- Burma - Central African Republic - DR Congo - Syria - Turkey
Mysterious police 'helpers' in Turkey, jihadist banner wars in Syria, and more
This show is made up entirely of amateur images. We've seen time and time again how images captured by ordinary citizens then uploaded onto the Web can change history, or at least shift the balance of power. This week, we take a look back at some of those moments.
Story 1: Turkey
We begin in Turkey, where police have cracked down hard on people demonstrating against the prime minister. The protests started in Istanbul, but spread across the country. There have been scattered reports of mysterious men acting alongside the police - men in plainclothes, carrying sticks. Our Observer Stratos lives in Turkey's third-biggest city, Izmir. He was present when the protests got under way there, and he tells us what he thinks of the mysterious men.
Story 2: Syria
To Syria now, and the civil war raging between Bashar al Assad and opposition rebels. The anti-Assad forces are deeply divided - most notably between secular groups and religious groups who hope to install their own version of Islam in a post-Assad Syria. But even the Islamists are divided, with different groups vying for the support of the people. Here's our observer Abu Bakr, in the city of Raqqa.
Story 3: World
Now for our weekly roundup of other reports and images sent in by our Observers.
First stop, the Republic of Congo in central Africa. Logging is a major industry there, and logging trucks are a common sight on the roads. But they're dangerous. Our Observer Crépin lives in the southern city of Pointe Noire, where accidents involving the huge trucks are common. In one recent accident, one of the huge trucks crashed into a bakery, spilling its logs onto surrounding cars and killing at least seven people. Old vehicles and poor maintenance are to blame, Crépin believes.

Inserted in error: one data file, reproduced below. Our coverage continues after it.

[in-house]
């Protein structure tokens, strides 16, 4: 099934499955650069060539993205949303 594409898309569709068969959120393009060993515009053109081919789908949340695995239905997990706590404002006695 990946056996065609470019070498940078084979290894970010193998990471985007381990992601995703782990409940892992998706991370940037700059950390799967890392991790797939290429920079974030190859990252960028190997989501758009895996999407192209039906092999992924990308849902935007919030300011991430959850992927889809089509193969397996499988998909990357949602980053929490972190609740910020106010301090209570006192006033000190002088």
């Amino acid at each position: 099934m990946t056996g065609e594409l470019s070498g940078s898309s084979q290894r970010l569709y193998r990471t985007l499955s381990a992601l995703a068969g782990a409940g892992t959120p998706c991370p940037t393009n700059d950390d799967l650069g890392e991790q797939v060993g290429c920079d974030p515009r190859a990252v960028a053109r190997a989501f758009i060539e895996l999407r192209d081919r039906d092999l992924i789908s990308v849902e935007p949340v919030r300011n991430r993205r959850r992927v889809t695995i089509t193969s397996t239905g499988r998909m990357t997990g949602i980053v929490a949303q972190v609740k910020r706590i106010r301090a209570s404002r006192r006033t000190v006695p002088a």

Now to the Central African Republic, with our Observer Barry. He told us about the latest vehicles to hit the streets: pickup trucks with customised paint jobs, that often resemble camouflage... Camouflage not to blend into the jungle, but to hide the fact that the trucks are in fact stolen. When rebel troops entered the capital in March, they requisitioned many vehicles, which they've now repainted. If you do recognise your truck, under the paint, it's difficult to get it back. Many of the rebels have now entered the police, Barry says, so who do you complain to?
Last stop, Burma. If you're among the tourists flocking to the newly opening country, beware. You might be tempted to pick up one of the traditional lyongis. They make you look cool, like the locals ... but your Burmese hosts will just think you look silly. You might end up on a Facebook page called "Tourists wearing lungis".